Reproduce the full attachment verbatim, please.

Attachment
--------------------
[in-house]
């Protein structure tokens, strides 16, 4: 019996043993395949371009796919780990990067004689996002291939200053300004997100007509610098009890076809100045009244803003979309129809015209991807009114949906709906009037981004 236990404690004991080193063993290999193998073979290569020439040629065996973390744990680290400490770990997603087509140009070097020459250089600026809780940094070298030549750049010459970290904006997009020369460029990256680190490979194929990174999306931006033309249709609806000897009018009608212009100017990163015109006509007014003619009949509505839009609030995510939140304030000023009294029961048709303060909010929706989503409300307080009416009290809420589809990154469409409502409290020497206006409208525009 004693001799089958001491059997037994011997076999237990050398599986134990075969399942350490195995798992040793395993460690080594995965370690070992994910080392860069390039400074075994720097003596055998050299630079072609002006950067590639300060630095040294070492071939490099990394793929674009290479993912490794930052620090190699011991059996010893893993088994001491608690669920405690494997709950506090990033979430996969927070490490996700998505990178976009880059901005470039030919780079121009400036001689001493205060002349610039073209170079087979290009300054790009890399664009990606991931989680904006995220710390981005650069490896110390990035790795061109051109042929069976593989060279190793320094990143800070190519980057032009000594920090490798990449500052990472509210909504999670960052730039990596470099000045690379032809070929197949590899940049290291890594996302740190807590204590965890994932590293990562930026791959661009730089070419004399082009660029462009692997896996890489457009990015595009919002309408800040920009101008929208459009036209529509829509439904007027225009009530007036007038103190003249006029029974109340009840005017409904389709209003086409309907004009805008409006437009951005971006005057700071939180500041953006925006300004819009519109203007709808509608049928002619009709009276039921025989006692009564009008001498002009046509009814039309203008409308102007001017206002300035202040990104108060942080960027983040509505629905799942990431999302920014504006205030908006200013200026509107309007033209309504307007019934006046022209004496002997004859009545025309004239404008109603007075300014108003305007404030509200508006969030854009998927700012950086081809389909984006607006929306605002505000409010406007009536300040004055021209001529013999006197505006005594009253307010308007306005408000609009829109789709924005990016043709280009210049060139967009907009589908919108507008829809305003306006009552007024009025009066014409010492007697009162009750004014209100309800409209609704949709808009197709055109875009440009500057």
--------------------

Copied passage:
[in-house]
């Protein structure tokens, strides 16, 4: 019996043993395949371009796919780990990067004689996002291939200053300004997100007509610098009890076809100045009244803003979309129809015209991807009114949906709906009037981004 236990404690004991080193063993290999193998073979290569020439040629065996973390744990680290400490770990997603087509140009070097020459250089600026809780940094070298030549750049010459970290904006997009020369460029990256680190490979194929990174999306931006033309249709609806000897009018009608212009100017990163015109006509007014003619009949509505839009609030995510939140304030000023009294029961048709303060909010929706989503409300307080009416009290809420589809990154469409409502409290020497206006409208525009 004693001799089958001491059997037994011997076999237990050398599986134990075969399942350490195995798992040793395993460690080594995965370690070992994910080392860069390039400074075994720097003596055998050299630079072609002006950067590639300060630095040294070492071939490099990394793929674009290479993912490794930052620090190699011991059996010893893993088994001491608690669920405690494997709950506090990033979430996969927070490490996700998505990178976009880059901005470039030919780079121009400036001689001493205060002349610039073209170079087979290009300054790009890399664009990606991931989680904006995220710390981005650069490896110390990035790795061109051109042929069976593989060279190793320094990143800070190519980057032009000594920090490798990449500052990472509210909504999670960052730039990596470099000045690379032809070929197949590899940049290291890594996302740190807590204590965890994932590293990562930026791959661009730089070419004399082009660029462009692997896996890489457009990015595009919002309408800040920009101008929208459009036209529509829509439904007027225009009530007036007038103190003249006029029974109340009840005017409904389709209003086409309907004009805008409006437009951005971006005057700071939180500041953006925006300004819009519109203007709808509608049928002619009709009276039921025989006692009564009008001498002009046509009814039309203008409308102007001017206002300035202040990104108060942080960027983040509505629905799942990431999302920014504006205030908006200013200026509107309007033209309504307007019934006046022209004496002997004859009545025309004239404008109603007075300014108003305007404030509200508006969030854009998927700012950086081809389909984006607006929306605002505000409010406007009536300040004055021209001529013999006197505006005594009253307010308007306005408000609009829109789709924005990016043709280009210049060139967009907009589908919108507008829809305003306006009552007024009025009066014409010492007697009162009750004014209100309800409209609704949709808009197709055109875009440009500057």